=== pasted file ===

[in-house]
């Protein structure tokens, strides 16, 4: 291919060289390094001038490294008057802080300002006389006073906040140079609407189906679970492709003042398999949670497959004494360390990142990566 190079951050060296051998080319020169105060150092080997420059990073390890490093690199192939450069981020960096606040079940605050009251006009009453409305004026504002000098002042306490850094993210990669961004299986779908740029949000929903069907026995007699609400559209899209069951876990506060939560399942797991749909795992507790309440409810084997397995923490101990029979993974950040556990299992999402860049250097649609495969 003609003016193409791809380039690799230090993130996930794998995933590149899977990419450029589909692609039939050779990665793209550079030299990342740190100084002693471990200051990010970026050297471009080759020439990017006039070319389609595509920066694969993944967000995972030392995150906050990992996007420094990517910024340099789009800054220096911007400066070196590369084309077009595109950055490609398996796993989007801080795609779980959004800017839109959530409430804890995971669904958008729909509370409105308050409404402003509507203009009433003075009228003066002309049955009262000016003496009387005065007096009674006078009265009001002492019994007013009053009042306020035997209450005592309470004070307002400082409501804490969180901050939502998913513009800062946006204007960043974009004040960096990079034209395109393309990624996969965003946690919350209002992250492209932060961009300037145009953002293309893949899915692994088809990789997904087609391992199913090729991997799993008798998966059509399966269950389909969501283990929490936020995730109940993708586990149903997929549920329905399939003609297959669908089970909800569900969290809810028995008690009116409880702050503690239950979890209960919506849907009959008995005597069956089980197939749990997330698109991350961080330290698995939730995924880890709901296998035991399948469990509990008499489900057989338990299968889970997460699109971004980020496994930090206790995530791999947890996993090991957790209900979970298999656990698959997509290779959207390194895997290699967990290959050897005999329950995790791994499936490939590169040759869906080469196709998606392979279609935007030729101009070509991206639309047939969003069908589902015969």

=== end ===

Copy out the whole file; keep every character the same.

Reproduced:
[in-house]
């Protein structure tokens, strides 16, 4: 291919060289390094001038490294008057802080300002006389006073906040140079609407189906679970492709003042398999949670497959004494360390990142990566 190079951050060296051998080319020169105060150092080997420059990073390890490093690199192939450069981020960096606040079940605050009251006009009453409305004026504002000098002042306490850094993210990669961004299986779908740029949000929903069907026995007699609400559209899209069951876990506060939560399942797991749909795992507790309440409810084997397995923490101990029979993974950040556990299992999402860049250097649609495969 003609003016193409791809380039690799230090993130996930794998995933590149899977990419450029589909692609039939050779990665793209550079030299990342740190100084002693471990200051990010970026050297471009080759020439990017006039070319389609595509920066694969993944967000995972030392995150906050990992996007420094990517910024340099789009800054220096911007400066070196590369084309077009595109950055490609398996796993989007801080795609779980959004800017839109959530409430804890995971669904958008729909509370409105308050409404402003509507203009009433003075009228003066002309049955009262000016003496009387005065007096009674006078009265009001002492019994007013009053009042306020035997209450005592309470004070307002400082409501804490969180901050939502998913513009800062946006204007960043974009004040960096990079034209395109393309990624996969965003946690919350209002992250492209932060961009300037145009953002293309893949899915692994088809990789997904087609391992199913090729991997799993008798998966059509399966269950389909969501283990929490936020995730109940993708586990149903997929549920329905399939003609297959669908089970909800569900969290809810028995008690009116409880702050503690239950979890209960919506849907009959008995005597069956089980197939749990997330698109991350961080330290698995939730995924880890709901296998035991399948469990509990008499489900057989338990299968889970997460699109971004980020496994930090206790995530791999947890996993090991957790209900979970298999656990698959997509290779959207390194895997290699967990290959050897005999329950995790791994499936490939590169040759869906080469196709998606392979279609935007030729101009070509991206639309047939969003069908589902015969």